It’s unclear when refining operations will be restored to normal, since it may be difficult to move personnel back to the impacted area.
“Pretty much everything in Baton Rouge, New Orleans area is shut down, representing 12.5% of the nation’s refining capacity,” Lipow said.
Lipow said Exxon Mobil is currently shutting down its entire refining operation in Baton Rouge, responsible for 540,000 barrels a day. Two other refineries in Mississippi remain operational, but the area is under tornado and flood watch, he said. Exxon Mobil said its Baton Rouge refinery was not harmed but it is shutting down operations to stabilize them.
Kinder Morgan’s Plantation pipeline, which also takes gasoline across the southeast, was operating Monday, but its Baton Rouge terminal was without power. Lipow said Plantation transports gasoline from Louisiana refineries, while Colonial also receives oil from Texas refineries.
“No facilities, as far as we hear now, appear to have any serious physical damage, which is good news for consumers,” Kilduff said. But the industry is watching to see how soon operations will be restored and whether refineries will be impacted by power outages.
“The electrical situation is the big unknown right now,” Kilduff said. If refineries are impacted, that could mean gasoline prices would rise even more.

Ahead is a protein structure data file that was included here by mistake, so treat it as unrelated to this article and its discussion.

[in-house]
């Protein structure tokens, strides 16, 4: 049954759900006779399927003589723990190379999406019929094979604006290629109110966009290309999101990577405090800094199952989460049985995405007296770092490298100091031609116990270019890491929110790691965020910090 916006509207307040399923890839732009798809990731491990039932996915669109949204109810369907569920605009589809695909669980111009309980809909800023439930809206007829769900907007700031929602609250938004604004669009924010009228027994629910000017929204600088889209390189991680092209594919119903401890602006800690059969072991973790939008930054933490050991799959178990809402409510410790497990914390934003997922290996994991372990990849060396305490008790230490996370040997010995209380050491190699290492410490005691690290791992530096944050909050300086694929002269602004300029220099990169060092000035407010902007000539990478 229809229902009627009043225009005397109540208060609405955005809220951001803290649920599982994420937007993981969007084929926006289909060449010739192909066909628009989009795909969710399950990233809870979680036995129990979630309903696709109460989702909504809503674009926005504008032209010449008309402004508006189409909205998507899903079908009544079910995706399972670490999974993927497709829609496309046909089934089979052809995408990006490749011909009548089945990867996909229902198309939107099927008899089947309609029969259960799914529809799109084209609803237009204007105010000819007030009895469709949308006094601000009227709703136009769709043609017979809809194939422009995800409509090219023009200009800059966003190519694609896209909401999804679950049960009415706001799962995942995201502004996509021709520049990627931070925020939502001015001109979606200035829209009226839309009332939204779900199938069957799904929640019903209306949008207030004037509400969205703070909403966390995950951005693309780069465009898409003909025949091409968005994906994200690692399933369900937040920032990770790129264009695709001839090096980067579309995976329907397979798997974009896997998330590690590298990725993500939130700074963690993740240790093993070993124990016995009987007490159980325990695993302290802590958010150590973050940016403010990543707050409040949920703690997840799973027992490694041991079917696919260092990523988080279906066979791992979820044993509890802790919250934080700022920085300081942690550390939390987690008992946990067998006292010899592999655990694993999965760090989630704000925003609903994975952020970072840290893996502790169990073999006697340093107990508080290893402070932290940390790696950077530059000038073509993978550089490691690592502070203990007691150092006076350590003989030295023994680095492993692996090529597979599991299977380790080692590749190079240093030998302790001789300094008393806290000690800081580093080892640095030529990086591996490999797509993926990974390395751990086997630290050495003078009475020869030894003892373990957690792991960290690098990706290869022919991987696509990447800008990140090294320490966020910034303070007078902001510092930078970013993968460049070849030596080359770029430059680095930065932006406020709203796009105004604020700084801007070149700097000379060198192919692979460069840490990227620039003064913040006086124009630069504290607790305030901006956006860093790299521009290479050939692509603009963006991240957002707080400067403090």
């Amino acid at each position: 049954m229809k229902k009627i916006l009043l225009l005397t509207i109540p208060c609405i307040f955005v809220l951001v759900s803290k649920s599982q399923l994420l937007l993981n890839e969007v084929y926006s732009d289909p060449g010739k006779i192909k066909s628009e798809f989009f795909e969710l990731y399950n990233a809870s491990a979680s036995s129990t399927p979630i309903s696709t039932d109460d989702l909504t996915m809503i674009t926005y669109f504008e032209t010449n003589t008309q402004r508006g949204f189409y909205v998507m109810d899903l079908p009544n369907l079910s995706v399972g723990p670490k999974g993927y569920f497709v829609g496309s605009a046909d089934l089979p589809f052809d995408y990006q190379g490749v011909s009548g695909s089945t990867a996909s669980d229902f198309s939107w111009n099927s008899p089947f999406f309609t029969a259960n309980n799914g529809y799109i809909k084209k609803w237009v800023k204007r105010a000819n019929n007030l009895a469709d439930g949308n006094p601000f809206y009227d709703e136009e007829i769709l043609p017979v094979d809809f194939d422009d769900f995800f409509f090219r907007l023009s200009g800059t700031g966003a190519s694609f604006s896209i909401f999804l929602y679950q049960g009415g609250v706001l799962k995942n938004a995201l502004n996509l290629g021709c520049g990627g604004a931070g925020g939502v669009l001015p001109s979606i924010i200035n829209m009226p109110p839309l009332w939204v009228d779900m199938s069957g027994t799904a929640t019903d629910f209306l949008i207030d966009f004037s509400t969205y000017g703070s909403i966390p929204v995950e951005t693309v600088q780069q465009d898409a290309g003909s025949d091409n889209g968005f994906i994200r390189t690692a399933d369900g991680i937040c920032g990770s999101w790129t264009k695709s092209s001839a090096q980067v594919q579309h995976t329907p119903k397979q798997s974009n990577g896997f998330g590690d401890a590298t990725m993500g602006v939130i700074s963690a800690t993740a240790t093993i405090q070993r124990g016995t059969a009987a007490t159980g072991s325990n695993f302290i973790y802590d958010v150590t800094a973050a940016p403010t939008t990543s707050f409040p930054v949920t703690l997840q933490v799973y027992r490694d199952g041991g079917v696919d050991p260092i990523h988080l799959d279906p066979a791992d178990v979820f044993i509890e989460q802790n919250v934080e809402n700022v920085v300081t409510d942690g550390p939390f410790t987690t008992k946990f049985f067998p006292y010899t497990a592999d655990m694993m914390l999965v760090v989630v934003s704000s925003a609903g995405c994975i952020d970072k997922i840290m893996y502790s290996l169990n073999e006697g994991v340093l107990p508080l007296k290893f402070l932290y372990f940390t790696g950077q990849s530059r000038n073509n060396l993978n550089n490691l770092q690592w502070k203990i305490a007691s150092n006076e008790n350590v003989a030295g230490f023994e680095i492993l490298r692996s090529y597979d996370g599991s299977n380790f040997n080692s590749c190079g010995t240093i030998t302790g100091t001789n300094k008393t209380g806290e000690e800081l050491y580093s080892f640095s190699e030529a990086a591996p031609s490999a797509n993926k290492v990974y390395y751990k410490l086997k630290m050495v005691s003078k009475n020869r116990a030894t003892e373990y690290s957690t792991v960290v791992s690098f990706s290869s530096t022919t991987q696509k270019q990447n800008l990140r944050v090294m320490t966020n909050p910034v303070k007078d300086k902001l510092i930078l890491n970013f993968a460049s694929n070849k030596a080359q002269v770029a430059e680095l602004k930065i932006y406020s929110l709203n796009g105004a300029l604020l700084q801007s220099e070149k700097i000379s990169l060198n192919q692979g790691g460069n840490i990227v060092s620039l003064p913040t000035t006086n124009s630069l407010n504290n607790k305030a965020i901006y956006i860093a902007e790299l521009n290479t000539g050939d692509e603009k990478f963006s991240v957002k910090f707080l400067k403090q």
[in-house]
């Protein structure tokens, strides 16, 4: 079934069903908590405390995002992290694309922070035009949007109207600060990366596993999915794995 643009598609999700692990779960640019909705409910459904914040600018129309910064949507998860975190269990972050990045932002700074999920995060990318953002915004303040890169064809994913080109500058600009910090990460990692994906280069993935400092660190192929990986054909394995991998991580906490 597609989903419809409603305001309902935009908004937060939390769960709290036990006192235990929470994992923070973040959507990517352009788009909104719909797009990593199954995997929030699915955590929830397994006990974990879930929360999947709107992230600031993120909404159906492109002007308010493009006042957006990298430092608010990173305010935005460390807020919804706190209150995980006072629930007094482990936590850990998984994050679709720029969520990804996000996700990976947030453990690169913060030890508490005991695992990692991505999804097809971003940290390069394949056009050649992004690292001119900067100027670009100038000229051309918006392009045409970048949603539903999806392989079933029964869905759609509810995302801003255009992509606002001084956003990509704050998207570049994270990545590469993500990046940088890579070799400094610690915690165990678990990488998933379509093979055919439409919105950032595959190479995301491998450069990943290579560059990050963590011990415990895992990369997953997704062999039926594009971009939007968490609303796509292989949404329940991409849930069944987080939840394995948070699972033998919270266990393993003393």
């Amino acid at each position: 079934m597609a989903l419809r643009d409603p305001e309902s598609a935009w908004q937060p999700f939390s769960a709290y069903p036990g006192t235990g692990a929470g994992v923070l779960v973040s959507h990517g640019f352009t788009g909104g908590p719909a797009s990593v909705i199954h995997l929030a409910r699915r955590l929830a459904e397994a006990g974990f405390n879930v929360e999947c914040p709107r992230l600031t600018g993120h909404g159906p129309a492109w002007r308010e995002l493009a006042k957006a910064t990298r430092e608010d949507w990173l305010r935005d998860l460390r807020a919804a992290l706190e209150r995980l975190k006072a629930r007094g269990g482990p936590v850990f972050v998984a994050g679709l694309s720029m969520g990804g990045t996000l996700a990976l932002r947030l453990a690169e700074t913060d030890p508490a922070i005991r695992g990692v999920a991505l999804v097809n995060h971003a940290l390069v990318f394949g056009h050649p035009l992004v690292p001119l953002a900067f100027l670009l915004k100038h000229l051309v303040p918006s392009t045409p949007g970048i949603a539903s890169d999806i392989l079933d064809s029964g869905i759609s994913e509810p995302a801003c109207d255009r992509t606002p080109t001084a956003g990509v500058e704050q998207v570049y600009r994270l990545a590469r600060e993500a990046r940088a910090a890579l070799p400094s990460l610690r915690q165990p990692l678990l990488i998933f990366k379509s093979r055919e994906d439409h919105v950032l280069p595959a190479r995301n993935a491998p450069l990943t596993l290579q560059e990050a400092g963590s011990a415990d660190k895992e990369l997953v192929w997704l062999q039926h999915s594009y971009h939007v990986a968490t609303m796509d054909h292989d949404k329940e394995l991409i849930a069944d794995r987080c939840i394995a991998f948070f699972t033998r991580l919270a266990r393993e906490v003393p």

Gasoline demand in the U.S. was a strong 9.57 million barrels a day, the Energy Department reported in its most-recent weekly data. Weekly refined product demand reached another post pandemic high and a level not seen since August 2019, according to TortoiseEcofin. The top three weekly demand readings for gasoline have been in the last several weeks, it said.
“This holiday weekend, there could be epic gasoline demand if trends hold up,” Kilduff said.
Memories of Katrina
At the same time, the shutdown of economic activity due to Ida has resulted in a loss of demand for oil. Tom Kloza, head of global energy research at Oil Price Information Service, said he expects the loss of Gulf of Mexico production to have little impact.
“The demand destruction from Ida is probably a little bit more significant than the lost production that will accrue from the Gulf of Mexico,” he said.
Analysts said the impact of Ida on energy prices was nothing like that of Katrina, which made landfall in Louisiana 16 years ago to the day.
“The storm may draw similarities from a geographical perspective, but the sequel has a less than similar impact on the energy markets than Katrina did,” RBC commodities strategist Michael Tran wrote. “In fact, historical rules of thumb have changed. Hurricanes are no longer bullish for oil prices. In fact, storms can actually have longer lasting, medium- term bearish ramifications.”
At the time, the U.S. produced just 5.2 million barrels a day, and the Gulf was responsible for 1.3 million barrels a day, compared to 1.6 million barrels a day.
“Hurricane Katrina devastated offshore oil production in the US Gulf Coast in 2005, prior to the shale revolution when offshore production comprised a much larger portion (nearly 25%) of total US output,” Tran noted.